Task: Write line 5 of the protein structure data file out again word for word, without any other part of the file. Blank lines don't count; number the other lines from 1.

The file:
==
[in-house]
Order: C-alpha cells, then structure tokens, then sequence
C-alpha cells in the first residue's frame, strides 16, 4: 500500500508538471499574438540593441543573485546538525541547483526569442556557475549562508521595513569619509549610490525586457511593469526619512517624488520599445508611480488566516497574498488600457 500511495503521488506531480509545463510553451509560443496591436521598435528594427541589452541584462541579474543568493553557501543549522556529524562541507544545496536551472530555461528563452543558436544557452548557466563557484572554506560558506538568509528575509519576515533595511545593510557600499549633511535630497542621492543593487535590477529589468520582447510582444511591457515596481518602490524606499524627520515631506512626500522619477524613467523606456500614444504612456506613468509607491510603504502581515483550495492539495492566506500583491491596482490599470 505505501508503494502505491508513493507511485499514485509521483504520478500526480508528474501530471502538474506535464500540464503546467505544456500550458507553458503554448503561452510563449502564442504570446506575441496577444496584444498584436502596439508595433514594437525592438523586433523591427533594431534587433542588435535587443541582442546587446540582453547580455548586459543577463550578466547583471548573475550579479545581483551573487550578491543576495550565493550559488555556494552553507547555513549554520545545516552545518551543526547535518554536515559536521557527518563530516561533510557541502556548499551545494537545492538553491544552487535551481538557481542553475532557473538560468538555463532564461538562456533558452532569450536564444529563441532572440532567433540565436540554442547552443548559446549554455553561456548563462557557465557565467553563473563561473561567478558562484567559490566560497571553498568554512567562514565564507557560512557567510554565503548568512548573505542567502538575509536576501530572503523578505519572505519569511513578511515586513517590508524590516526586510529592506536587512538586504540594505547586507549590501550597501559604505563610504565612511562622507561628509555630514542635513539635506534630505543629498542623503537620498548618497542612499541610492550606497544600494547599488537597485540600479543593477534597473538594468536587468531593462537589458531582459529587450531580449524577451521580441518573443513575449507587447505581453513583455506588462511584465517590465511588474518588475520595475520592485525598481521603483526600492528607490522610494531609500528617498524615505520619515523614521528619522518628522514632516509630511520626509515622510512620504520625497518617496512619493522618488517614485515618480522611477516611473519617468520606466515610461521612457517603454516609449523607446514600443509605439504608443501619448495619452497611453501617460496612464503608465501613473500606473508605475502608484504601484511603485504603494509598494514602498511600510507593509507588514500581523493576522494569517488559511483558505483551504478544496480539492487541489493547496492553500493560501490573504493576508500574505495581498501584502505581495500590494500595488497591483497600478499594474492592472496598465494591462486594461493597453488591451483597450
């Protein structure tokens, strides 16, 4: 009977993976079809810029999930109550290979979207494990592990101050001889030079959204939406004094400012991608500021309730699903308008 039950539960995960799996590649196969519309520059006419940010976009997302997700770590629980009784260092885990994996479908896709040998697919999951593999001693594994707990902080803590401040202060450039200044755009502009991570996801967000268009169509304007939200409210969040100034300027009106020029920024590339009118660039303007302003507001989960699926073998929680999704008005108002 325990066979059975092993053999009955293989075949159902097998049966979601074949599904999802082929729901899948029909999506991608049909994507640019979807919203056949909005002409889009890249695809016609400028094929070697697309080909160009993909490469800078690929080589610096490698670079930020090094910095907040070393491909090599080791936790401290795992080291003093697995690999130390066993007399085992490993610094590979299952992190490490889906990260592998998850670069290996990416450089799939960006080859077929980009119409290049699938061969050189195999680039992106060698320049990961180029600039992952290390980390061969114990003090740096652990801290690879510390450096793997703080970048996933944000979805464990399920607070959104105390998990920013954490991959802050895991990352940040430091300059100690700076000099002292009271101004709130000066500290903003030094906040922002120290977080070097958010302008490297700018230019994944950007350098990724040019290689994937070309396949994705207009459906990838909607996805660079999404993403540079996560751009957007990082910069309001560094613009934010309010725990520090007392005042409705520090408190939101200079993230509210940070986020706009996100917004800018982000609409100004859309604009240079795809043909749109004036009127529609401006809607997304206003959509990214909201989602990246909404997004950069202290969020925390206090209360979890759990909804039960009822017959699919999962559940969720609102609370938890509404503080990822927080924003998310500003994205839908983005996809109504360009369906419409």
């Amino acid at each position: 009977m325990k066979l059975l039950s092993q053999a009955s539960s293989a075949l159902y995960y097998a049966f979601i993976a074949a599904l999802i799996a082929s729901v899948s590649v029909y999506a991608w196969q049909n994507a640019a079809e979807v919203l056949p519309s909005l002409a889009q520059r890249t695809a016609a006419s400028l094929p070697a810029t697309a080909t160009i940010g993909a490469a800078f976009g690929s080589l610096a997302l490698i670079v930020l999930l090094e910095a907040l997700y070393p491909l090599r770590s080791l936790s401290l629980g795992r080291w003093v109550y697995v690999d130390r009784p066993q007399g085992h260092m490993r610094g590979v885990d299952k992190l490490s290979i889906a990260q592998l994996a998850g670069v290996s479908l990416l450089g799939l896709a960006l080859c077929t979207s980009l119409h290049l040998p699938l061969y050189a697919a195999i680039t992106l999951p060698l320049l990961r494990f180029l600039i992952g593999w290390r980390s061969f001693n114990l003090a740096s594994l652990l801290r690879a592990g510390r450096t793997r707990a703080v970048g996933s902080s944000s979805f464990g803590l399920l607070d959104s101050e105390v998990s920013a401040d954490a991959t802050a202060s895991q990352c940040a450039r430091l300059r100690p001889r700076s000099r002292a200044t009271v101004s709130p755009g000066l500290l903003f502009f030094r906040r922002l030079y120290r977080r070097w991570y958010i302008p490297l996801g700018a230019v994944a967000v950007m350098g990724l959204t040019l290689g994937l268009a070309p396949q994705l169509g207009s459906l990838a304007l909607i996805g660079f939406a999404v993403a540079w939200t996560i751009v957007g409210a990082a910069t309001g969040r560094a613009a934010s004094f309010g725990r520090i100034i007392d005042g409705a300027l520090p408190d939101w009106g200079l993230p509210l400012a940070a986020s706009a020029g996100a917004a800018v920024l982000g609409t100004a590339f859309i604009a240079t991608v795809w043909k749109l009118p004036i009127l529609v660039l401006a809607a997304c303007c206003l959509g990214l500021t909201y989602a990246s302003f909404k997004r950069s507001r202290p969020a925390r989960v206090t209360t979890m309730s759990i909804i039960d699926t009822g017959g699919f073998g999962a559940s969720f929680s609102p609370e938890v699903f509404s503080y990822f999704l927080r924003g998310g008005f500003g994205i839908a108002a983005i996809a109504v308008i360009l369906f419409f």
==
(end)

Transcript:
């Amino acid at each position: 009977m325990k066979l059975l039950s092993q053999a009955s539960s293989a075949l159902y995960y097998a049966f979601i993976a074949a599904l999802i799996a082929s729901v899948s590649v029909y999506a991608w196969q049909n994507a640019a079809e979807v919203l056949p519309s909005l002409a889009q520059r890249t695809a016609a006419s400028l094929p070697a810029t697309a080909t160009i940010g993909a490469a800078f976009g690929s080589l610096a997302l490698i670079v930020l999930l090094e910095a907040l997700y070393p491909l090599r770590s080791l936790s401290l629980g795992r080291w003093v109550y697995v690999d130390r009784p066993q007399g085992h260092m490993r610094g590979v885990d299952k992190l490490s290979i889906a990260q592998l994996a998850g670069v290996s479908l990416l450089g799939l896709a960006l080859c077929t979207s980009l119409h290049l040998p699938l061969y050189a697919a195999i680039t992106l999951p060698l320049l990961r494990f180029l600039i992952g593999w290390r980390s061969f001693n114990l003090a740096s594994l652990l801290r690879a592990g510390r450096t793997r707990a703080v970048g996933s902080s944000s979805f464990g803590l399920l607070d959104s101050e105390v998990s920013a401040d954490a991959t802050a202060s895991q990352c940040a450039r430091l300059r100690p001889r700076s000099r002292a200044t009271v101004s709130p755009g000066l500290l903003f502009f030094r906040r922002l030079y120290r977080r070097w991570y958010i302008p490297l996801g700018a230019v994944a967000v950007m350098g990724l959204t040019l290689g994937l268009a070309p396949q994705l169509g207009s459906l990838a304007l909607i996805g660079f939406a999404v993403a540079w939200t996560i751009v957007g409210a990082a910069t309001g969040r560094a613009a934010s004094f309010g725990r520090i100034i007392d005042g409705a300027l520090p408190d939101w009106g200079l993230p509210l400012a940070a986020s706009a020029g996100a917004a800018v920024l982000g609409t100004a590339f859309i604009a240079t991608v795809w043909k749109l009118p004036i009127l529609v660039l401006a809607a997304c303007c206003l959509g990214l500021t909201y989602a990246s302003f909404k997004r950069s507001r202290p969020a925390r989960v206090t209360t979890m309730s759990i909804i039960d699926t009822g017959g699919f073998g999962a559940s969720f929680s609102p609370e938890v699903f509404s503080y990822f999704l927080r924003g998310g008005f500003g994205i839908a108002a983005i996809a109504v308008i360009l369906f419409f």